“We have a quandary,” Jones said Saturday night. “We know we’re supposed to be fired up, and we know we’re supposed to be ready to go. But we’re pissed off! We’re mad. And we have reason to be. … Somebody said, ‘I feel like I’m caught between Barack and a hard place.’”

Jones urged the progressive base to be “twice as committed and twice as passionate as we were in 2008,” calling on them to both work to reelect Obama and “hold the president accountable to progressive values.”

“We have to have a president who’s willing to be moved, and you have to have a movement that’s willing to do the moving. And we have not had both at the same time,” he said.

But even as he called on activists to rally behind the president, Jones backed up his argument with a list not of reasons to be enthusiastic about Obama, but rather of reasons to oppose Republicans, including former Massachusetts governor Mitt Romney.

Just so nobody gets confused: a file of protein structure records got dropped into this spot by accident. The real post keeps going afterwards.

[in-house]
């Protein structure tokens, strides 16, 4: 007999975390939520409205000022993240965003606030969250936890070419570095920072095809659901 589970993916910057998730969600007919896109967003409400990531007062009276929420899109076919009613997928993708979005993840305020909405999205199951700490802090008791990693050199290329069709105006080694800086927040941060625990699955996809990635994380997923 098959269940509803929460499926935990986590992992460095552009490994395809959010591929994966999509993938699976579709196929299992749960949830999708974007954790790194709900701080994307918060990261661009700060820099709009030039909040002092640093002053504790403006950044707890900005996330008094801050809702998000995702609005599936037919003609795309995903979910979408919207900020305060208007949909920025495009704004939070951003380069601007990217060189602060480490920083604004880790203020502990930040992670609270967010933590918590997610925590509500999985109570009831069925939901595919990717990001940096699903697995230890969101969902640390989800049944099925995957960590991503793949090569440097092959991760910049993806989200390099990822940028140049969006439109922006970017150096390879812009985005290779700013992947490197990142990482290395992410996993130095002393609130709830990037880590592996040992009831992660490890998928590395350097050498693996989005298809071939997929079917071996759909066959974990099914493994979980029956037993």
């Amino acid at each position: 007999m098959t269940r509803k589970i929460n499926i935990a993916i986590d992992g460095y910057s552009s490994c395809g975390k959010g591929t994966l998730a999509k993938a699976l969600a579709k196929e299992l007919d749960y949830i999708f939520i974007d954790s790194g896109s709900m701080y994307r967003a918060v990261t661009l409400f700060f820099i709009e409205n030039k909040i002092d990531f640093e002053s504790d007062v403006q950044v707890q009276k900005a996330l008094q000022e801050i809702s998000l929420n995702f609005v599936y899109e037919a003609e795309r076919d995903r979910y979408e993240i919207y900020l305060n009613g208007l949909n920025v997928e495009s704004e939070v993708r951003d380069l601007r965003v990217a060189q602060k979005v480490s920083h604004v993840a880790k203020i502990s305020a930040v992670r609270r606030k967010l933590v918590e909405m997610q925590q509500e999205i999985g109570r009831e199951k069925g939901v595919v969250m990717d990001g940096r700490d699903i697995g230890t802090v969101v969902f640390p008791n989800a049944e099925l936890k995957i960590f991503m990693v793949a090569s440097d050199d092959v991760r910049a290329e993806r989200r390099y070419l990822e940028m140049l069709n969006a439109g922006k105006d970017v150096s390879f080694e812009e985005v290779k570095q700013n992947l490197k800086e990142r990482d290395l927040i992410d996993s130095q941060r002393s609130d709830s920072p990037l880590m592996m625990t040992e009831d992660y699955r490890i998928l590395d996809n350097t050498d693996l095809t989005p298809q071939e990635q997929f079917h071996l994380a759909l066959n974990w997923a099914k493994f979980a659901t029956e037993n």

“The last election was a hope election,” he said. “This one might be a fear election. They’re scared of us. We should be terrified of them. When they get power they use it to decimate us. Look at what they did in the state houses. They didn’t run on destroying the unions. … They decapitated our unions.”